An Investigation of the Effects on Students' Attitudes, Beliefs, and Abilities in Problem Solving and Mathematics after One Year of a Systematic Approach to the Learning of Problem Solving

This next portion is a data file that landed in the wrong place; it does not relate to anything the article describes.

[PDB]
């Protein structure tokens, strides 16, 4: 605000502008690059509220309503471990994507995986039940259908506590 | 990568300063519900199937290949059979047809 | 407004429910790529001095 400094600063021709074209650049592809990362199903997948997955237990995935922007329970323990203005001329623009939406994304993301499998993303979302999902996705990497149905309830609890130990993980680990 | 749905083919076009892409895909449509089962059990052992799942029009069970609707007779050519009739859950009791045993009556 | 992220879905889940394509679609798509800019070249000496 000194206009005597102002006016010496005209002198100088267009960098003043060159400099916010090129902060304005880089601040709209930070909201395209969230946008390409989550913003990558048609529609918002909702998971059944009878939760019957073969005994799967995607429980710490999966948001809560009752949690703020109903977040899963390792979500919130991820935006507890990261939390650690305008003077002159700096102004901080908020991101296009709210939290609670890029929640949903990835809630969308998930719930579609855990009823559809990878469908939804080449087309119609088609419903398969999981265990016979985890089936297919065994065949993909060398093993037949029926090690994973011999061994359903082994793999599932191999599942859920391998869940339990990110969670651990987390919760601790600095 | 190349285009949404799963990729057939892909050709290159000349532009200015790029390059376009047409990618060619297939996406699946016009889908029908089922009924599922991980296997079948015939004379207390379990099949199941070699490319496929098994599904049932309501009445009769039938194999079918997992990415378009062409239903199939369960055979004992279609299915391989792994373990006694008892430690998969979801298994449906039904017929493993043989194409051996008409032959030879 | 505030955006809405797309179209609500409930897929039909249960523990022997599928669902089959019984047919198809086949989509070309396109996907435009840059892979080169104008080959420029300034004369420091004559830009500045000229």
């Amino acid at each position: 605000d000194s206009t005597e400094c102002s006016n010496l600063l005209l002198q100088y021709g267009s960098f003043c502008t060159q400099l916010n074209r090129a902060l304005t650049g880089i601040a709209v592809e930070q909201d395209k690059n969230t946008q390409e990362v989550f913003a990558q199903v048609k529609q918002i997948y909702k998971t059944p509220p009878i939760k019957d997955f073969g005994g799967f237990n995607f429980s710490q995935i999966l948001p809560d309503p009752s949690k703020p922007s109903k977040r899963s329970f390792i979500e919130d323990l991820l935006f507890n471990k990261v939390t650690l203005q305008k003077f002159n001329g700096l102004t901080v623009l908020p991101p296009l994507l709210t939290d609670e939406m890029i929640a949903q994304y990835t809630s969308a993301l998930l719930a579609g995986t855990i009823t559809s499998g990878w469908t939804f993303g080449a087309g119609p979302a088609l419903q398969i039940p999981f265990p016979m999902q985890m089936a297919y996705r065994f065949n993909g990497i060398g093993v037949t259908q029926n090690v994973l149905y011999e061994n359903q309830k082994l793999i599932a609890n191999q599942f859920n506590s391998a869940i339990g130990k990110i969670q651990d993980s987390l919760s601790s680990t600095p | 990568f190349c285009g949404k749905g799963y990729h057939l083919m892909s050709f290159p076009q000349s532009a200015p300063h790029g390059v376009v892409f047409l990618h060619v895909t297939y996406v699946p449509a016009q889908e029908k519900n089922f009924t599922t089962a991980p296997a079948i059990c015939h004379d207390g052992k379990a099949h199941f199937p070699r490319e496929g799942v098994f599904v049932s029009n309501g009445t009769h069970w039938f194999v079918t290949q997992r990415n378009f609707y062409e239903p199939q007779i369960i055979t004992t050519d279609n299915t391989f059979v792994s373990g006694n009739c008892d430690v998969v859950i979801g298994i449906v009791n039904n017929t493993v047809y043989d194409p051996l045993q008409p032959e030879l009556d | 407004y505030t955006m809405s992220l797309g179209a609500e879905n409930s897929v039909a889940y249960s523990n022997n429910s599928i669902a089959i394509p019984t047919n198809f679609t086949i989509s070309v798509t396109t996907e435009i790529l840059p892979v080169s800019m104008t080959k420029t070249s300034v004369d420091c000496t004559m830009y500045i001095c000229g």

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This study investigated the effects of Oregon's Lane County "Problem Solving in Mathematics" (PSM) materials on middle-school students' attitudes, beliefs, and abilities in problem solving and mathematics. The instructional approach advocated in PSM includes: the direct teaching of five problem-solving skills, weekly challenge problems, and guided discovery lessons. Two 6th-grade teachers and four 7th-grade teachers, and their students, participated in the study. Half of the teachers at each grade level received training in PSM and used the heuristic materials with their students over a 1-year period. The others did not. The study contained both qualitative and quantitative components. Quantitative results indicated that the heuristic students placed less emphasis on the role of memorization and expected their teachers to ask thoughtful questions and not answer questions when the students did not know the answers; believed real mathematics problems could be solved by common sense; and were less dependent on the teacher and the textbook for identifying incorrect answers to mathematical problems. Qualitative results indicated that heuristic students preferred problems that made them think and believed that mathematics was useful, regardless of ability. The study concludes that the process of engaging in mathematical problem solving may positively affect students' attitudes and beliefs. Contains 35 references and the student interview guide.

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